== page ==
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Economic cost of Canadian oil price discounts counted in billions of dollars

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Imagine producing a bumper crop of a product in high demand around the globe, only to learn you must settle for a discounted price because there’s no easy way to get your product to market.

Canadian grain farmers experienced that situation in 2013 and again last winter when their harvest outstripped the transport capacity of Canada’s rail companies. Western Canada’s oil companies are now in the same boat thanks to production gains that have not been matched by export pipeline capacity gains.

Like those farmers, oil producers have filled storage to bursting while they wait for a solution to appear. The price discounts or “differentials” that had mainly affected heavy oil have spread to light oil and upgraded synthetic oilsands crude as pipeline space tightens.

Estimates on the cost to the economy vary wildly, but the Canadian Association of Petroleum Producers officially estimates the impact as at least C$13 billion in the first 10 months of 2018.

$50 million cost per day

It estimates the cost at about $50 million Cdn per day in October as discounts for Western Canadian Select bitumen-blend crude oil versus New York-traded West Texas Intermediate peaked at more than $52 US per barrel.

“The differential has blown out to such an extreme level for two reasons, the lack of access to markets and the fact we really have only one customer (the United States),” said Tim McMillan, CEO of CAPP.

Getting an exact number on how much discounts are costing Canada is all but impossible thanks to ingrained sector secrecy about transportation and marketing, he said, adding it’s entirely possible the real costs could be as high as $100 billion per year.

We’re losing hundreds of millions of dollars that’s going to subsidize drivers in the United States.-Tim  McMillan , CEO of  CAPP

Producers’ exposure to WCS prices differ depending on what kind of oil they produce, where they sell it and how they transport it.

Calgary-based Imperial Oil Ltd., for instance, says about one-quarter of its output of 300,000 barrels of bitumen per day is influenced by WCS pricing — the rest is used in its Canadian refineries or shipped by pipe or rail to the U.S. Gulf Coast where it gets close to WTI prices.

The company announced last week it will build a 75,000-bpd oilsands project, going on faith that pipelines will be in place for when production begins in about four years (a prospect that took a hit Thursday when a U.S. judge put TransCanada Corp.’s Keystone XL pipeline on hold until more environmental study is done).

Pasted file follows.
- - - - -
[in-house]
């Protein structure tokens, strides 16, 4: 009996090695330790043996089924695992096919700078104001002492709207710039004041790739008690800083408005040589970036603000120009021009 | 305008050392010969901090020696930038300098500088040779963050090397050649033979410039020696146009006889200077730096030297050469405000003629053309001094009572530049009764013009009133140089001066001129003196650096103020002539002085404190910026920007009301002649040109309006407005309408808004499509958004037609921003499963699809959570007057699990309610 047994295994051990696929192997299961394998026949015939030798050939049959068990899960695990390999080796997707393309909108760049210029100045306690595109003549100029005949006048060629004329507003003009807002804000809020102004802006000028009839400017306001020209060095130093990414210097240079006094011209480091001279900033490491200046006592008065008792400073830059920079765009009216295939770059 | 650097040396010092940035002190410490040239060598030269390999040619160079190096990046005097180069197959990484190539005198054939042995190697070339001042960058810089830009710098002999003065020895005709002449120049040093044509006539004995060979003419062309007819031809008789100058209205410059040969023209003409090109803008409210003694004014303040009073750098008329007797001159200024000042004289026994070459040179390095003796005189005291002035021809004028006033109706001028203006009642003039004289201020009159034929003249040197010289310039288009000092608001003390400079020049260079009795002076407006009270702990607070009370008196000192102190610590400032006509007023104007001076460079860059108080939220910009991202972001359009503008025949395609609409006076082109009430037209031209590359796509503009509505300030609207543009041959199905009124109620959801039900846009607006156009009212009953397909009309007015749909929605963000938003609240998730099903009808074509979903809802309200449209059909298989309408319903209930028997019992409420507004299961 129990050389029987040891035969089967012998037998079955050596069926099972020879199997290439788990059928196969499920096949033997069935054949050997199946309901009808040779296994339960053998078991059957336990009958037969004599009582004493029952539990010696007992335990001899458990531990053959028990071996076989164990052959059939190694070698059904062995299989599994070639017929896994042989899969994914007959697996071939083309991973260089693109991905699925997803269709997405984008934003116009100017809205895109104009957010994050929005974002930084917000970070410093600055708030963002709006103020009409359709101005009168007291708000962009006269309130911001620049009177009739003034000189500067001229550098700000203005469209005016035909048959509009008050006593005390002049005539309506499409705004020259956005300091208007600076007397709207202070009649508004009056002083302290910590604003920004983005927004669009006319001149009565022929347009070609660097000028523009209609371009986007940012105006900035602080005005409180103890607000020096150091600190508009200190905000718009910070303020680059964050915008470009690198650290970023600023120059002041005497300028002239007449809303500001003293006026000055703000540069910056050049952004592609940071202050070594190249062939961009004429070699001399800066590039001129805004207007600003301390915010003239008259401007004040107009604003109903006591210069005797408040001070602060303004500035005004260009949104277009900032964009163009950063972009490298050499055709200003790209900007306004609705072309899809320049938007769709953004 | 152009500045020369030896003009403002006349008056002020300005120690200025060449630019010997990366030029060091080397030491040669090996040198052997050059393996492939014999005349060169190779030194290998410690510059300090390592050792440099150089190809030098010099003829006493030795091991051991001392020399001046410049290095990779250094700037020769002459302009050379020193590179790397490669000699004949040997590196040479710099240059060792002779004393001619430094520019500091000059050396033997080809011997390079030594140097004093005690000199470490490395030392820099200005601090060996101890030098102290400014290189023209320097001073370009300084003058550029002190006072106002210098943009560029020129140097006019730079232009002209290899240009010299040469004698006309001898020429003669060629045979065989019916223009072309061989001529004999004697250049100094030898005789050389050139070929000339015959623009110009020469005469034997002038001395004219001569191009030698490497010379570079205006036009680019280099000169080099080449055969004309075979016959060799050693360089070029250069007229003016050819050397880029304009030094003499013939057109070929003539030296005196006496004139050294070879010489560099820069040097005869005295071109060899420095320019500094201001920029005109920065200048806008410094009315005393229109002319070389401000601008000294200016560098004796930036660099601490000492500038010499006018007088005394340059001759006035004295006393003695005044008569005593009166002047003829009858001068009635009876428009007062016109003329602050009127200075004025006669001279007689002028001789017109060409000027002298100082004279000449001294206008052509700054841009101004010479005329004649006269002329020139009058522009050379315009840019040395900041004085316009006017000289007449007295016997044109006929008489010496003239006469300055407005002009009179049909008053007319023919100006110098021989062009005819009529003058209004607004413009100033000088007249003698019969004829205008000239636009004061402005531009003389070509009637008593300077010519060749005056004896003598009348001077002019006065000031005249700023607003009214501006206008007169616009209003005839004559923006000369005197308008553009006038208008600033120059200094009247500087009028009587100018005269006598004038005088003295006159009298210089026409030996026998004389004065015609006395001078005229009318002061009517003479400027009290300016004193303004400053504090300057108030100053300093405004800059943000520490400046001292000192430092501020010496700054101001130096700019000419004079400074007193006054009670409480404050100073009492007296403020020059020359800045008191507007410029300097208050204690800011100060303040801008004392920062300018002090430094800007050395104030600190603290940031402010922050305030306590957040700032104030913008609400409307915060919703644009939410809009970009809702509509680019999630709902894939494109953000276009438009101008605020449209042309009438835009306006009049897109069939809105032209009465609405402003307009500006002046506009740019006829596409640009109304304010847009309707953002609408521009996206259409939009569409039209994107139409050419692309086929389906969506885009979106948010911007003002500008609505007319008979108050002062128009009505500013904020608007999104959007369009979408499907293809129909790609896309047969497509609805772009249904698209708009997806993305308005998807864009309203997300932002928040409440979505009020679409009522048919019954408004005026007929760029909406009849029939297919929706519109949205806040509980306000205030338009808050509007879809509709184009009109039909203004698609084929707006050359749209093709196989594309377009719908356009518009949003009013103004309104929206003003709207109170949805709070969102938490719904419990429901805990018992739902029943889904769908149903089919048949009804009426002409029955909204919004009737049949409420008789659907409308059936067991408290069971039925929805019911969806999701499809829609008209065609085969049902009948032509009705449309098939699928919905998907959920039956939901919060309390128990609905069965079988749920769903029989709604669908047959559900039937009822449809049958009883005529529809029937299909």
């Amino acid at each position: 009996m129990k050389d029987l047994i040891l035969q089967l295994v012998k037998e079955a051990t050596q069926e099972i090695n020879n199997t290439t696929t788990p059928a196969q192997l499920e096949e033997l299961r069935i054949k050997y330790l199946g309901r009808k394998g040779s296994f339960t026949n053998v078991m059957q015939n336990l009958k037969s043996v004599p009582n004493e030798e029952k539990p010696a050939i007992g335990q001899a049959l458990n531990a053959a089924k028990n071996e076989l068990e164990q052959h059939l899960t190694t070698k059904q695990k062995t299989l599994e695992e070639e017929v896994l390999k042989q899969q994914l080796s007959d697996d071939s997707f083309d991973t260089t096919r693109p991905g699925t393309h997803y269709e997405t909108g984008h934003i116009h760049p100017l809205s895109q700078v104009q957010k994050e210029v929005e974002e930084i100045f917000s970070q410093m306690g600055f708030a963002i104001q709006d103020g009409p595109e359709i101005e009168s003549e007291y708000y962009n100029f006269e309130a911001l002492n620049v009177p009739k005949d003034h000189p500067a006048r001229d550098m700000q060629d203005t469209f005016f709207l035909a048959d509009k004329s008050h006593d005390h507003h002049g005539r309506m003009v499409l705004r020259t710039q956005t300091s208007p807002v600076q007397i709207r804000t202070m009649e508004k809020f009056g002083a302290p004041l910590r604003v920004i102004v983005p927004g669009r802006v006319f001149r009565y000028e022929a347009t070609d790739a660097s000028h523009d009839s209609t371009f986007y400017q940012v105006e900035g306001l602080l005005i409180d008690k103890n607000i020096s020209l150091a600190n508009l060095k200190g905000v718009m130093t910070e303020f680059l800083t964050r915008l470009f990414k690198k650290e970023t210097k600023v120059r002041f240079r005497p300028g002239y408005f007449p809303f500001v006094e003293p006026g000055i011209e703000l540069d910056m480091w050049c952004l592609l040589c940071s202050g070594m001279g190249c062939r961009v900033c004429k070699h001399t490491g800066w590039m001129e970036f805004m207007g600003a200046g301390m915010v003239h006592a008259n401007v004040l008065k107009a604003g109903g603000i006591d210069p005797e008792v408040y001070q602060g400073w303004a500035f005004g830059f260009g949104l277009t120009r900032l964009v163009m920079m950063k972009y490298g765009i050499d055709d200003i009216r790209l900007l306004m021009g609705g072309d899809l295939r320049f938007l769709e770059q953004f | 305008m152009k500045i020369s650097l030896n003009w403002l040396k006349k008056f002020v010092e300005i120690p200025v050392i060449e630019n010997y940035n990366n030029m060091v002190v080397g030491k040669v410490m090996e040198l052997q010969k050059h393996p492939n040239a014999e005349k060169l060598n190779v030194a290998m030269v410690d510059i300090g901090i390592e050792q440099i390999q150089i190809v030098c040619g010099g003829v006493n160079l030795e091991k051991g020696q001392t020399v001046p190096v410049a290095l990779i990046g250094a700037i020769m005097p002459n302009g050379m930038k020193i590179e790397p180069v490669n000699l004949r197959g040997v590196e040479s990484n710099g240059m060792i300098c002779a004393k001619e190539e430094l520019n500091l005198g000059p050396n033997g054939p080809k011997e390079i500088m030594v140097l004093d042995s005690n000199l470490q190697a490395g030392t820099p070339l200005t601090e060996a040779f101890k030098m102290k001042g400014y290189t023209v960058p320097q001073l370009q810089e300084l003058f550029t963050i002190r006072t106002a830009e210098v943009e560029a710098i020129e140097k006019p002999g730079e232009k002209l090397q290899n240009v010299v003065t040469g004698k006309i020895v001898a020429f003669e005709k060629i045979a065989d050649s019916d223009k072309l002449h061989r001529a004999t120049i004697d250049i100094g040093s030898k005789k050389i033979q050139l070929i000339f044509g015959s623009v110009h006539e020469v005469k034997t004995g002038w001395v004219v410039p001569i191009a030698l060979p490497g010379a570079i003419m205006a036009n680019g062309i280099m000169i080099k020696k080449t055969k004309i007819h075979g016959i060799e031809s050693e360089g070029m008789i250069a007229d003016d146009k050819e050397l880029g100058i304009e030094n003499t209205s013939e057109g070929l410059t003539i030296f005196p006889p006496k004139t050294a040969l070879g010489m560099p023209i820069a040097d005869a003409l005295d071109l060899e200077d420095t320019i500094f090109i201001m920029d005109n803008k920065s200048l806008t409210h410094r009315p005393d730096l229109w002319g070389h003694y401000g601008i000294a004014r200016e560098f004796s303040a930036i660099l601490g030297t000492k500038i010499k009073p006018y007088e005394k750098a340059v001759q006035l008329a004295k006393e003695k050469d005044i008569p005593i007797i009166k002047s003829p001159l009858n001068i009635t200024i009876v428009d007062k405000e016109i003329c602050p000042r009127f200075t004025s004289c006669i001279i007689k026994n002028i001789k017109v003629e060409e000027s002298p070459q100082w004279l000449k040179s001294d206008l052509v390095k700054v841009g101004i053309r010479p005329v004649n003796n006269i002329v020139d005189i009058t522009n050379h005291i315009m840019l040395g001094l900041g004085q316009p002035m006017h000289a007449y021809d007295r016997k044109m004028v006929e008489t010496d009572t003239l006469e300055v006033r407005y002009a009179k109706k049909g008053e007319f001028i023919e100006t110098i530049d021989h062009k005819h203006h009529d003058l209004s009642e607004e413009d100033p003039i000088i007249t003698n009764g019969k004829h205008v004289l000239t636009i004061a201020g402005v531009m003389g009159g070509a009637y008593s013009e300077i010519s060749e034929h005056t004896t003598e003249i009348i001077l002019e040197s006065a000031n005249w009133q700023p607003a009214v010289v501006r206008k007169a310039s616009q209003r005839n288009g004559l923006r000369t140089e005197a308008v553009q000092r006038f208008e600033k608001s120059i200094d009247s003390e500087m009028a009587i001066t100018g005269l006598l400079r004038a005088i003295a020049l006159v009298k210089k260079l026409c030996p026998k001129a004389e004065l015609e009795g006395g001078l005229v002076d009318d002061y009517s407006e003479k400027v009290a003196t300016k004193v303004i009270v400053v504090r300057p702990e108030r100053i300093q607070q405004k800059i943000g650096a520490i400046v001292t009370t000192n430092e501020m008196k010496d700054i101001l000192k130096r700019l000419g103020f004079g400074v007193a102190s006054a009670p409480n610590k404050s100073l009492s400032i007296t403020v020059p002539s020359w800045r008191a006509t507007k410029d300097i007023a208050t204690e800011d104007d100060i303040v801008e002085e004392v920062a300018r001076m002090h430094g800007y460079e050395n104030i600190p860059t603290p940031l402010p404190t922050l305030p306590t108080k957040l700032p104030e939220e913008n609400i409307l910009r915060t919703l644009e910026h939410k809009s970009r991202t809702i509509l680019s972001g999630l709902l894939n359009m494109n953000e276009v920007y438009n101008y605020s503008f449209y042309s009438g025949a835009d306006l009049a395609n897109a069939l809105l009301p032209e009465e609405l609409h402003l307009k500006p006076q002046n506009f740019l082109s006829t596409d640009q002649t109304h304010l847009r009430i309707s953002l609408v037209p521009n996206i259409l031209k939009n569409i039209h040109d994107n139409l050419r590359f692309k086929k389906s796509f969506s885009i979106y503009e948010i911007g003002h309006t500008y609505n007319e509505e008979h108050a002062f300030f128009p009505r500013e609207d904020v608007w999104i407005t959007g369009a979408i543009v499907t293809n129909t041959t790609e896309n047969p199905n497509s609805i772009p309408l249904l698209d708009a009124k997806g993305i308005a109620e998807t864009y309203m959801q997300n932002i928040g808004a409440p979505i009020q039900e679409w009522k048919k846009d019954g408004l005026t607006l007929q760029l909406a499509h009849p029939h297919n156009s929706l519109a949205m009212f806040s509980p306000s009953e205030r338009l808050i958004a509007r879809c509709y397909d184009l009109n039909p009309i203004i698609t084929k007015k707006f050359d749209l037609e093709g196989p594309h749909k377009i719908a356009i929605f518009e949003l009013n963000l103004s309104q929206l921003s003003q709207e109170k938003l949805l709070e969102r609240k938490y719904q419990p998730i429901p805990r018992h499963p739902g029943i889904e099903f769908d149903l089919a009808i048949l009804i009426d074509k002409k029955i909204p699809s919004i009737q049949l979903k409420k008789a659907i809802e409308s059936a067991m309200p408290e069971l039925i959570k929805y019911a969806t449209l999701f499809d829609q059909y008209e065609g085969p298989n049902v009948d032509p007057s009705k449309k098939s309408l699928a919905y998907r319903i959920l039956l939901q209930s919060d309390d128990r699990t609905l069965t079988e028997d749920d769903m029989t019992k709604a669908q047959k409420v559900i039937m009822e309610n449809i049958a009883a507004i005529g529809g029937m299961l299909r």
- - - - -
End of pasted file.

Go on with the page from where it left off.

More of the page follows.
Meanwhile, it is ramping up rail shipments from its co-owned Edmonton terminal as fast as it can.

Other oilsands producers including Canadian Natural Resources Ltd. and Cenovus Energy Inc. are cutting production to avoid selling at current prices.

The industry’s problems receive little sympathy from environmentalists like Keith Stewart of Greenpeace.

“The root of the problem is that companies kept expanding production even when they knew there was no new transport,” he said.

But McMillan pointed out it takes years to plan, win regulatory approval and build projects.

For example, producers would have had no way of knowing ahead of time that the 525,000-barrel-per-day Northern Gateway pipeline project approved in 2014 by a Conservative government would then be rejected by a Liberal government in 2016, he said.

“If Northern Gateway had come on as planned, we wouldn’t be in this situation,” said McMillan.

In a report last February, Scotiabank analysts estimated the differential would shave $15.6 billion Cdn in revenue annually, with a quick ramp up in crude-by-rail expected to shrink the hit to $10.8 billion Cdn by the fall.

At that time, discounts had widened to about $30 US per barrel from an average of around $13 US in the previous two years.

A depot used to store pipes for the planned Keystone XL pipeline is seen in Gascoyne, North Dakota, in 2017. (Terray Sylvester/Reuters)

Crude-by-rail shipments increased to a record 230,000 bpd in August but haven’t reduced the differential.

According to Calgary-based Net Energy, the WCS-WTI differential averaged $45.48 US per barrel in October and has averaged $43.75 US so far in November.

In an analysis last March, Kent Fellows, research associate at the School of Public Policy at the University of Calgary, estimated the differential would translate into a $13-billion economic loss if it persisted for a year — $7.2 billion to the Alberta government, $5.3 billion to industry and $800 million to the federal government.

The differential has gotten much worse, he said in an interview this week, which means the lost opportunity is proportionately worse.